Every middle school biology student is told the same lies.

Well, perhaps it’s more fair to say the same, “incredible oversimplifications of the truth”.

In biology 101, I was told that the nucleus is the “brain of the cell”, the membrane is the “wall of the cell” and the mitochondria is the “power plant of the cell”.

The power plant of the cell…


Let’s talk about the many functions of mitochondria in the body, mitochondrial dysfunction and how in vitro bioassays help ensure the safety of drugs.

What do mitochondria do in the body?

The mitochondria make over 90% of the body’s energy in the form of adenosine triphosphate (ATP). ATP releases energy when it is broken down. This energy is vital to sustain life and support healthy organ function. The body’s main energy consumers are  the brain, muscles, liver, kidneys, gastrointestinal tract, heart and lungs. As important as this role is, mitochondria are also key players in many other bodily processes (see the diagram below).

List of processes in which mitochondria play a key role

It takes about 3000 genes to make a mitochondrion (only about 3% of the genes necessary to make a mitochondrion are allocated to ATP production, by the way). More than 95% of these genes are involved in processes described above including most major cell metabolic pathways, production of the rate-limiting enzymes for pyrimidine biosynthesis (dihydroorotate dehydrogenase) and heme synthesis (d-amino levulinic acid synthetase) required to make hemoglobin and neurotransmitter metabolism.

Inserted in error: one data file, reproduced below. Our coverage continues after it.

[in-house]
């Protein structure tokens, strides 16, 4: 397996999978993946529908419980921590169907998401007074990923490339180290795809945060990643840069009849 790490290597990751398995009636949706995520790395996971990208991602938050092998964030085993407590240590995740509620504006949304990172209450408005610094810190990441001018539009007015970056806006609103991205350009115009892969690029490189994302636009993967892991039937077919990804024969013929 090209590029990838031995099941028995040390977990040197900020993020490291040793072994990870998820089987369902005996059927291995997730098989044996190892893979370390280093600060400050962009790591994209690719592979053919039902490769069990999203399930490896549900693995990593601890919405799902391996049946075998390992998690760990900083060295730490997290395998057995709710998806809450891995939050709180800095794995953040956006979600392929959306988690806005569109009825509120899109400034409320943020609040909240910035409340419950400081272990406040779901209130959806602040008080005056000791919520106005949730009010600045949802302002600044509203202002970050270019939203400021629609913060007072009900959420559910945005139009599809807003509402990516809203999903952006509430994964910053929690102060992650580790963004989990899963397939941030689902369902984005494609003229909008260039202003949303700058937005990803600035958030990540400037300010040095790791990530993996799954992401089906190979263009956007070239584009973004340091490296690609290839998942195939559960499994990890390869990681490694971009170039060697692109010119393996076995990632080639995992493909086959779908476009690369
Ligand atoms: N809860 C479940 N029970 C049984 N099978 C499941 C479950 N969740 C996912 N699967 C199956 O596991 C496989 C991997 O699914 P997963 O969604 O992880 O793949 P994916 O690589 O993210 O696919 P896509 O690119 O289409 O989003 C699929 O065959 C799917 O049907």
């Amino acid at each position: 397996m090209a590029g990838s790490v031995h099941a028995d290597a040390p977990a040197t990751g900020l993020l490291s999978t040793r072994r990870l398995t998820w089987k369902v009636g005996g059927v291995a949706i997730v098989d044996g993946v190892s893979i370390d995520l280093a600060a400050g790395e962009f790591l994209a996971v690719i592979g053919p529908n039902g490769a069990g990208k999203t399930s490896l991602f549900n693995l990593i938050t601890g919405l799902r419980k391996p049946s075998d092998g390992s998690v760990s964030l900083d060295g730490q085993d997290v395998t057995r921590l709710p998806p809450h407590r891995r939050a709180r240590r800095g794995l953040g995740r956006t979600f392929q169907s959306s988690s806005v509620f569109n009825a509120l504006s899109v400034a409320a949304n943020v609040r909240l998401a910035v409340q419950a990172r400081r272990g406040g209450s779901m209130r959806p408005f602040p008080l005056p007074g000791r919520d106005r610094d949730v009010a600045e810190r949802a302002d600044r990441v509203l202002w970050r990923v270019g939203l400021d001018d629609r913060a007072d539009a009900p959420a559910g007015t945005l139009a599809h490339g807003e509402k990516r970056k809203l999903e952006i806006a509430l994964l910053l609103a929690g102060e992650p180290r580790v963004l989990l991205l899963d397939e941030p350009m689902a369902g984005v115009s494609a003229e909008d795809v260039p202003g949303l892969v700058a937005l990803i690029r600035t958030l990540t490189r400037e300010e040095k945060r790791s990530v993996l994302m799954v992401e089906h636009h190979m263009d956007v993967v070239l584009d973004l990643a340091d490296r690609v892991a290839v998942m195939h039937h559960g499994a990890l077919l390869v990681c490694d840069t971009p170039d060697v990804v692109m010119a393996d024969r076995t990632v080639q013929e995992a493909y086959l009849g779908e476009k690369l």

As you can imagine from the above plethora of mitochondrial functions, mitochondrial dysfunction (see below) can lead to significant health issues affecting many of the body’s systems. At its most severe, it can even cause organ failure and death.

What is Mitochondrial Dysfunction?